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Modified plant protein can be used as drug-delivery vesicle

By Damir Beciri
13 July 2012

sesame-and-sunflower-seedsResearchers from the University of Pennsylvania (Penn) have developed a new approach for making biocompatible vesicles that can carry drugs to their targets in the body. By starting with a protein that is found in sunflower seeds, they used genetic engineering to make a variety of protein molecules that assemble into biocompatible vesicles and other useful structures with fine tuned shapes.

A group led by Daniel A. Hammer, Alfred G. and Meta A. Ennis Professor of Bioengineering, worked for nearly a decade to find a recombinant protein that was biocompatible. Recombinant proteins are the products of a well-established technique that involves introducing a designed gene sequence into a host organism (such as the bacterium E. coli) in order to get that organism to make a protein it would not normally produce.

The molecule the researchers used is called oleosin, and it a surfactant protein found in sunflower and sesame seeds. Surfactants are soap-like chemicals that have two distinct sides – one side is attracted to water and the other is repelled by it – thus enabling it to make many structures in solution.

The team systematically modified oleosin to find variants of the molecule that could form vesicles. Vesicles usually have two walls aligned so the two water-repeling sides face each other. Getting oleosin to take this complex shape meant selectively removing and changing parts of oleosin’s gene sequence so that the corresponding protein would fold the way the researchers wanted after it was produced by the E.coli.

The water-loving interior cavity allows the transport of a large payload of water-soluble molecules that are suspended in water. Since many drugs are water soluble, vesicles offer significant advantages for drug delivery.

“We started by truncating the sequence that codes for the hydrophobic part, shortening the protein itself”, said Hammer. “We did more complex truncations at the ends for separation and to control the shape of the assembly.”

In the process of finding the right protein for this task, the researchers came up with several other useful protein variants that form different shapes, including sheets and fibers, when grown in the appropriate salt solutions.

“There are simple ways to correlate the gene sequence to the geometry you get in the protein”, said graduate student Kevin Vargo, who was a part of the team with research scientist Ranganath Parthasarathy of the Department of Chemical and Biomolecular Engineering in Penn’s School of Engineering and Applied Science. “For example, getting the right amount of curvature to make a spherical vesicle means the chains should be sufficiently large that they do not pack tightly.”

Materials made by recombinant methods offer an additional advantage in that the precise sequence of amino acids can be controlled for targeting to specific receptors and other biological targets. For proteins of this size, this level of control is not attainable by any other method.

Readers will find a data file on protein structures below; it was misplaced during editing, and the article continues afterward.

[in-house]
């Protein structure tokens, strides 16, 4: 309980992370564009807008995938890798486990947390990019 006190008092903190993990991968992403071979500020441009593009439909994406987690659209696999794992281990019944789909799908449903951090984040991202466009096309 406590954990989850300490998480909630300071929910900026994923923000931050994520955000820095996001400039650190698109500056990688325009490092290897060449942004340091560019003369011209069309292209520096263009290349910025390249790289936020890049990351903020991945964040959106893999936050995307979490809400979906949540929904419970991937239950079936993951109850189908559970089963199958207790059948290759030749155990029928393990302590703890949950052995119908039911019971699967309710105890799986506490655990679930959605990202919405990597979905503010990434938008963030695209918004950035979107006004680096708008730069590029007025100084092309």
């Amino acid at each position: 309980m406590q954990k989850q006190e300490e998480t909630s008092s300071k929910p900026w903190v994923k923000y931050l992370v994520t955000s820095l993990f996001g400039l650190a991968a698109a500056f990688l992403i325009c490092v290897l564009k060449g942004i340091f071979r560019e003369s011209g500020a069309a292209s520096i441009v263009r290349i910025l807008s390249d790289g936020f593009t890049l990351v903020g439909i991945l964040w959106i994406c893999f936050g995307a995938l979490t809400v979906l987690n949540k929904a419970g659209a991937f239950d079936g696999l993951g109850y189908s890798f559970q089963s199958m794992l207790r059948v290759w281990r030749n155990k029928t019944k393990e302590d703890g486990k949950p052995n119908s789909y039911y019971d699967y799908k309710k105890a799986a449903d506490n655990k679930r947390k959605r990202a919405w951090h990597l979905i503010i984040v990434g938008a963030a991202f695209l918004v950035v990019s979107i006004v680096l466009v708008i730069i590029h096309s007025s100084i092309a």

Unlike synthesized polypeptide vesicles which are hard to control the sequences in individual sections of their molecules, the vesicles developed by Penn researchers enable a change of a single amino acid in the protein by modifying the corresponding part of the gene. The process also allows consistent creation of polymers that are all of a defined length and dictate the chemical composition at each location along that length.

“The vast majority of our time in this project was doing the imaging; making the protein was relatively easy”, said Hammer.

The imaging technique used is known as cyro-transmission electron microscopy, or cryoTEM. The researchers had to create a thin layer of solution which was plunged into ethane, freezing it fast enough that the water doesn’t crystallize. The cryoTEM technique allows imaging of these structures without the influence of ice crystals that would damage and destroy the vesicles.

Since the chosen protein is already a part of our nutrition, the researchers are confident that their oleosin vesicles will be of great interest in drug-delivery applications, particularly oral-drug delivery. In future development, Penn researchers they plan to add genes for functional groups to allow the vesicles to target certain tissues, as well as determining whether the proteins can be induced to change shape once they reach their targets.

“This research opens up the possibility of using switchable motifs to allow us to release high concentrations of drugs on different cues, such as a change in acidity”, said Hammer. “Tumor microenvironments and the interior of tumors are known to be acidic, so a vesicle that falls apart in acidic environments would be extremely valuable.”

For more information, you can read the paper published in the Proceedings of the National Academy of Sciences: “Self-assembly of tunable protein suprastructures from recombinant oleosin” [1.36MB PDF].

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